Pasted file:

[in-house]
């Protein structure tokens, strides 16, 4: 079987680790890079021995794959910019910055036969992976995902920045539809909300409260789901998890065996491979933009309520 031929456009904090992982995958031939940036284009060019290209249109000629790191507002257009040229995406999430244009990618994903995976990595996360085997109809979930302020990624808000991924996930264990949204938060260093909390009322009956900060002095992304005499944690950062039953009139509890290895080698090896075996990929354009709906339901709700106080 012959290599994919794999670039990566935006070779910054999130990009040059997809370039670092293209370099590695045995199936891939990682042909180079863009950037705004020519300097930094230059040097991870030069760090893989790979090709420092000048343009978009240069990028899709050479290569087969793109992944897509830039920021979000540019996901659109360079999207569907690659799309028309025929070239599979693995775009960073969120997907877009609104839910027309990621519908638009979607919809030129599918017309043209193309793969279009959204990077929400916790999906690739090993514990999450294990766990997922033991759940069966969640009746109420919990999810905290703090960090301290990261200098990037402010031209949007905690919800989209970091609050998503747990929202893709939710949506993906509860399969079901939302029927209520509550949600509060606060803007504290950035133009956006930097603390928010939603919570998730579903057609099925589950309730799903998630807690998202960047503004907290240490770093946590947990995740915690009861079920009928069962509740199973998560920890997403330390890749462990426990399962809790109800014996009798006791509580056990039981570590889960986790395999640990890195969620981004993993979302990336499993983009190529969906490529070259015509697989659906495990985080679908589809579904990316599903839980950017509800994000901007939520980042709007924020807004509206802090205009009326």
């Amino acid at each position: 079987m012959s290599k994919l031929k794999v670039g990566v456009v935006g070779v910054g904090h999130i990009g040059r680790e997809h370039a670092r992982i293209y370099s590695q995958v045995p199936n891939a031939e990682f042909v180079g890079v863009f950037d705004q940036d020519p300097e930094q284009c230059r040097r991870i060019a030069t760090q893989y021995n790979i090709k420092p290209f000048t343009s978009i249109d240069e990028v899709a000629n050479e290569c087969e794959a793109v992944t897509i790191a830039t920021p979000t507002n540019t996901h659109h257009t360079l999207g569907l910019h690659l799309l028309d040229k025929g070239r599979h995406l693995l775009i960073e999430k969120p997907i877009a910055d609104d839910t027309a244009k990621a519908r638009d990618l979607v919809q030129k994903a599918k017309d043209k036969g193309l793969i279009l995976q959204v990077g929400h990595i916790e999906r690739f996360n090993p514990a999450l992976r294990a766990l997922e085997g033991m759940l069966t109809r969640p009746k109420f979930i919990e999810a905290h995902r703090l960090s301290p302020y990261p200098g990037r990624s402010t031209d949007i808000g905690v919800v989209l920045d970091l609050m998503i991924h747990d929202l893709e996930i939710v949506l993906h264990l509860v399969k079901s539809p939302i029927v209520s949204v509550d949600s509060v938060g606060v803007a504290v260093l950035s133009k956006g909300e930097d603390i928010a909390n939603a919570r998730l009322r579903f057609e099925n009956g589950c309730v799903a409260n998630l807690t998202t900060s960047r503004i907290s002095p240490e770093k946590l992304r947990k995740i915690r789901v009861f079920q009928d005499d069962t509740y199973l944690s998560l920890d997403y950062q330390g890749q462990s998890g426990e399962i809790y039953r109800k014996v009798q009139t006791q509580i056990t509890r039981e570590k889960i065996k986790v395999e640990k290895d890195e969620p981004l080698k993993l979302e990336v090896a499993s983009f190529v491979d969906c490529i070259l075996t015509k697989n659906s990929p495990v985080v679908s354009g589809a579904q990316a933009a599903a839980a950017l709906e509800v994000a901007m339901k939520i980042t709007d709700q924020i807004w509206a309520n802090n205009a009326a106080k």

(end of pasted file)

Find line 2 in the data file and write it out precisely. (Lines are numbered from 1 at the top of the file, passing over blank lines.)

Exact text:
């Protein structure tokens, strides 16, 4: 079987680790890079021995794959910019910055036969992976995902920045539809909300409260789901998890065996491979933009309520 031929456009904090992982995958031939940036284009060019290209249109000629790191507002257009040229995406999430244009990618994903995976990595996360085997109809979930302020990624808000991924996930264990949204938060260093909390009322009956900060002095992304005499944690950062039953009139509890290895080698090896075996990929354009709906339901709700106080 012959290599994919794999670039990566935006070779910054999130990009040059997809370039670092293209370099590695045995199936891939990682042909180079863009950037705004020519300097930094230059040097991870030069760090893989790979090709420092000048343009978009240069990028899709050479290569087969793109992944897509830039920021979000540019996901659109360079999207569907690659799309028309025929070239599979693995775009960073969120997907877009609104839910027309990621519908638009979607919809030129599918017309043209193309793969279009959204990077929400916790999906690739090993514990999450294990766990997922033991759940069966969640009746109420919990999810905290703090960090301290990261200098990037402010031209949007905690919800989209970091609050998503747990929202893709939710949506993906509860399969079901939302029927209520509550949600509060606060803007504290950035133009956006930097603390928010939603919570998730579903057609099925589950309730799903998630807690998202960047503004907290240490770093946590947990995740915690009861079920009928069962509740199973998560920890997403330390890749462990426990399962809790109800014996009798006791509580056990039981570590889960986790395999640990890195969620981004993993979302990336499993983009190529969906490529070259015509697989659906495990985080679908589809579904990316599903839980950017509800994000901007939520980042709007924020807004509206802090205009009326």